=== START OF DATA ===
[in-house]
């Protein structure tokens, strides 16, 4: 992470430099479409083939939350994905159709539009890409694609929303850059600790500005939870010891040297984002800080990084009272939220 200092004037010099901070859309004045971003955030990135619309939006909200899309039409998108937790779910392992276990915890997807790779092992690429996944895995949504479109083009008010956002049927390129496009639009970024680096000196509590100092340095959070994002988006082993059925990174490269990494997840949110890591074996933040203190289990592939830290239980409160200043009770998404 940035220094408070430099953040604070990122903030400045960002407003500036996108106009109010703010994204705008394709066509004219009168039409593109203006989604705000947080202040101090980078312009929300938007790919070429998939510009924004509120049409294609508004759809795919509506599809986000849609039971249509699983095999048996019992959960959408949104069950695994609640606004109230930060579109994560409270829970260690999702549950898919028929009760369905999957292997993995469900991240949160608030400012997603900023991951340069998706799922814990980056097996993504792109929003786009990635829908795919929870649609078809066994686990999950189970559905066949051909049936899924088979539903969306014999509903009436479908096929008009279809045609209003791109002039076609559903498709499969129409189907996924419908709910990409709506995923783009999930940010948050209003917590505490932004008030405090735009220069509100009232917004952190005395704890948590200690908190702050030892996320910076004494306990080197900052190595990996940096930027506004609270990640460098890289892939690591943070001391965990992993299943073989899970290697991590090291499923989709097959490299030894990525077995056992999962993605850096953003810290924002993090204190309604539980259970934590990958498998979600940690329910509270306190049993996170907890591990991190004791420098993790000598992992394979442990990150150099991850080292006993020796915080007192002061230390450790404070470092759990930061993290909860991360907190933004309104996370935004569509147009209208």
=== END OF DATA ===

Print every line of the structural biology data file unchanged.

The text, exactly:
[in-house]
């Protein structure tokens, strides 16, 4: 992470430099479409083939939350994905159709539009890409694609929303850059600790500005939870010891040297984002800080990084009272939220 200092004037010099901070859309004045971003955030990135619309939006909200899309039409998108937790779910392992276990915890997807790779092992690429996944895995949504479109083009008010956002049927390129496009639009970024680096000196509590100092340095959070994002988006082993059925990174490269990494997840949110890591074996933040203190289990592939830290239980409160200043009770998404 940035220094408070430099953040604070990122903030400045960002407003500036996108106009109010703010994204705008394709066509004219009168039409593109203006989604705000947080202040101090980078312009929300938007790919070429998939510009924004509120049409294609508004759809795919509506599809986000849609039971249509699983095999048996019992959960959408949104069950695994609640606004109230930060579109994560409270829970260690999702549950898919028929009760369905999957292997993995469900991240949160608030400012997603900023991951340069998706799922814990980056097996993504792109929003786009990635829908795919929870649609078809066994686990999950189970559905066949051909049936899924088979539903969306014999509903009436479908096929008009279809045609209003791109002039076609559903498709499969129409189907996924419908709910990409709506995923783009999930940010948050209003917590505490932004008030405090735009220069509100009232917004952190005395704890948590200690908190702050030892996320910076004494306990080197900052190595990996940096930027506004609270990640460098890289892939690591943070001391965990992993299943073989899970290697991590090291499923989709097959490299030894990525077995056992999962993605850096953003810290924002993090204190309604539980259970934590990958498998979600940690329910509270306190049993996170907890591990991190004791420098993790000598992992394979442990990150150099991850080292006993020796915080007192002061230390450790404070470092759990930061993290909860991360907190933004309104996370935004569509147009209208």